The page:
September 9, 1963 — Lennon and McCartney have a heart to heart

It was the Beatles’ first American tour, and it was more than a little crazy. The Fab Four were young and still new to fame, and America was in the midst of the upheavals of the Civil Rights movement. It was a tense time, adding additional stress to that of touring and being far from home. Ringo Starr received threats from anti-Semites who thought he was Jewish – and those threats were sufficiently credible that the band decided not to stay in Montreal after playing there on September 8, choosing to fly out that night for Florida.

But Florida had problems of its own, most pressingly, Hurricane Dora bearing down on it. The Beatles’ flight to Jacksonville was diverted to Key West, and they were stuck there until the storm blew out. They landed at around three in the morning, and McCartney and Lennon, too keyed up to sleep, got very drunk in their motel room, with both men eventually reduced to tears and professing their love for each other. Hurricane Dora’s threat abated soon after, and the Beatles played Jacksonville on September 11 to a racially mixed crowd.

BeatlesJAX.jpg
By Barchard, Vern. – https://www.floridamemory.com/items/show/269422, Public Domain, Link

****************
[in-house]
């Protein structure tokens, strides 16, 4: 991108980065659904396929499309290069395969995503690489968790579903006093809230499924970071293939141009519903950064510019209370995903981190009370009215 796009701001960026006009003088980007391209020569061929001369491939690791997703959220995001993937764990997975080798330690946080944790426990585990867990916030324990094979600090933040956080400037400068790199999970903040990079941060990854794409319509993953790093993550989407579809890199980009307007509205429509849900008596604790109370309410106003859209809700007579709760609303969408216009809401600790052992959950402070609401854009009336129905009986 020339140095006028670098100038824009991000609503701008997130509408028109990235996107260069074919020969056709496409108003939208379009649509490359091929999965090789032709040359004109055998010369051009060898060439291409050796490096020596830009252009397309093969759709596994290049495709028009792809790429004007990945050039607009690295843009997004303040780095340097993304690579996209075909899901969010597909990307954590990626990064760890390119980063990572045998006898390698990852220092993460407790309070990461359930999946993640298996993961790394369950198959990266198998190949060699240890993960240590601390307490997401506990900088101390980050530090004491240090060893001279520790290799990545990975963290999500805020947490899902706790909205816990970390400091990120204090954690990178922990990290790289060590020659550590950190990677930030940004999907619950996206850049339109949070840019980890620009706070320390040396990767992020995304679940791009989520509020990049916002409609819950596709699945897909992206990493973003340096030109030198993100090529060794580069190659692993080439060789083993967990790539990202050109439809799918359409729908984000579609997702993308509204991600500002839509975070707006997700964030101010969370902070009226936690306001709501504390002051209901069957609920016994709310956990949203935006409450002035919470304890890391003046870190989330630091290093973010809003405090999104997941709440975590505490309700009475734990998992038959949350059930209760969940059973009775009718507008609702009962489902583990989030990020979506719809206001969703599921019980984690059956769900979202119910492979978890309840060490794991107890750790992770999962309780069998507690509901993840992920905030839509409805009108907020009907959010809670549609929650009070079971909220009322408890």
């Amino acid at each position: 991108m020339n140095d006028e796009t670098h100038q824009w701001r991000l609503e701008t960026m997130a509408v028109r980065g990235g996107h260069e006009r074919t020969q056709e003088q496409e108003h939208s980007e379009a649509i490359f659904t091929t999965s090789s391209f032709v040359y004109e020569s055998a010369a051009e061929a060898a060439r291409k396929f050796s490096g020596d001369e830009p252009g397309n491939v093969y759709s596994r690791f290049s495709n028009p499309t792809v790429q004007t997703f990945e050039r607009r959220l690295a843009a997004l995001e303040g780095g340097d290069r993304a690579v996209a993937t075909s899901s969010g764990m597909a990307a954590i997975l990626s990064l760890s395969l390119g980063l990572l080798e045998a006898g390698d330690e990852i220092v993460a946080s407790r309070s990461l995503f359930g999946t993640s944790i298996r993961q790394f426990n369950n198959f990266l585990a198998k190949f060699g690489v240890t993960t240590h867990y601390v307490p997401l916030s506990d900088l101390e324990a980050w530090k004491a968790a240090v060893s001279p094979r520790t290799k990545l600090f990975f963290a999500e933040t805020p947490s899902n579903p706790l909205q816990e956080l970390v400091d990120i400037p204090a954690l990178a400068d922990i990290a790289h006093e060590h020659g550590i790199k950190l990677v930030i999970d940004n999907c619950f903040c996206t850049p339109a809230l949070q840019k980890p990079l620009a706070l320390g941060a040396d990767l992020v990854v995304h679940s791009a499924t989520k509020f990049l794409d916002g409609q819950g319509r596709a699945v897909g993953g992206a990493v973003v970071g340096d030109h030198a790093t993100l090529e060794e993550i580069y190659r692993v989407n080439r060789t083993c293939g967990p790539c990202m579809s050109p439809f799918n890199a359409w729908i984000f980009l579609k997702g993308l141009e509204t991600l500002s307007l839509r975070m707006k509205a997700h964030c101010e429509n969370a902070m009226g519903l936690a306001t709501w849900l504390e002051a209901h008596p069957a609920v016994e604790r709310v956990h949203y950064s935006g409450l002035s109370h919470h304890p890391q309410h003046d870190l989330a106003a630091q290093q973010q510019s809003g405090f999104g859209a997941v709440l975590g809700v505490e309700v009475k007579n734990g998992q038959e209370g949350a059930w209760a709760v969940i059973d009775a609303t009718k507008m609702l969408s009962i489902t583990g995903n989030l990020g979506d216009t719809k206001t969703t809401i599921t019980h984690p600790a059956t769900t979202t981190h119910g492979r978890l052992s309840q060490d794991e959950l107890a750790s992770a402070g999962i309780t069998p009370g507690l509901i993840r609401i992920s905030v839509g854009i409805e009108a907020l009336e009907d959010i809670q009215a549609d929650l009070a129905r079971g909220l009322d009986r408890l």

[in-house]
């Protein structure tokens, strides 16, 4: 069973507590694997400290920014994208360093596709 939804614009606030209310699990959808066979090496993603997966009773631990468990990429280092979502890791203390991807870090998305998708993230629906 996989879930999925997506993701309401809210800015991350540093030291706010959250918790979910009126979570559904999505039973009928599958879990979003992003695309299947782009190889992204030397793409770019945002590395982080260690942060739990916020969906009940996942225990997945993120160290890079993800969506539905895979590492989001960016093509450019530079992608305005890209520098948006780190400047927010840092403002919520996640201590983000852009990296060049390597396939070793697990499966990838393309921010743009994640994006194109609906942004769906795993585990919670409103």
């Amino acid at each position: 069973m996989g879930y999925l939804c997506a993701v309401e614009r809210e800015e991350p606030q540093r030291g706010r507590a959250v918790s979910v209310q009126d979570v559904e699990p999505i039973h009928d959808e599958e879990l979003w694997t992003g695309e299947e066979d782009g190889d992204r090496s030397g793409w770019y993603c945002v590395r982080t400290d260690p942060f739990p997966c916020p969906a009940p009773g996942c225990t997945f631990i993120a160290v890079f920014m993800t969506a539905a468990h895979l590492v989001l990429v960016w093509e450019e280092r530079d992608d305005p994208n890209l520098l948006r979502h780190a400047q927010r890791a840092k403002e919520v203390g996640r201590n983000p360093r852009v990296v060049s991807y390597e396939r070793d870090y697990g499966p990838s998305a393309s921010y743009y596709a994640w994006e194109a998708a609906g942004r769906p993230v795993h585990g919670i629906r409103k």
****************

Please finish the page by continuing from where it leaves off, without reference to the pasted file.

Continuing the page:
As mentioned in:

Here Today — Paul McCartney

January 18, 1980 — Paul McCartney is busted for marijuana possession in Tokyo

It was a scandal briefly, and then completely forgotten. While passing through customs at Tokyo (on his way to tour Japan with Wings), Paul McCartney was discovered to have approximately 200 grams (or 8 ounces, if you prefer) of cannabis in his luggage. He was immediately arrested, and the news made headlines around the world.

But after ten days, the sheer weight of celebrity proved too great for the Japanese government. McCartney was released from prison without any charges being laid, although he was deported from the country, completely ruining the planned Wings tour. If only this had been the worst thing to happen to a Beatle in 1980.

Paul McCartney being interviewed by two reporters holding microphones.
By Nationaal Archief, Den Haag, Rijksfotoarchief: Fotocollectie Algemeen Nederlands Fotopersbureau (ANEFO), 1945-1989 – negatiefstroken zwart/wit, nummer toegang 2.24.01.05, bestanddeelnummer 930-6404 – <a rel=”nofollow” class=”external text” href=”http://www.gahetna.nl/collectie/afbeeldingen/fotocollectie/zoeken/q/zoekterm/paul%20mccartney%20schiphol%201980″>Nationaal Archief</a>, CC BY-SA 3.0 nl, Link

As mentioned in:

I’ve Been To Bali Too — Redgum

December 8, 1980 — John Lennon is shot and killed

Mark David Chapman is, by any standard, an idiot. On this day in 1980, he shot John Lennon five times, in the back, while Lennon’s wife Yoko Ono looked on helplessly.

Whatever his actual motive for shooting John Lennon – and Chapman has contradicted himself on several occasions regarding it – the fact remains that he achieved only two things: depriving the world of a truly great musical talent, and giving the rest of the world one more reason to loathe American culture.

The fact that he has not been shanked in the yard at Attica State Prison only serves to underscore the massive injustice of Lennon’s death.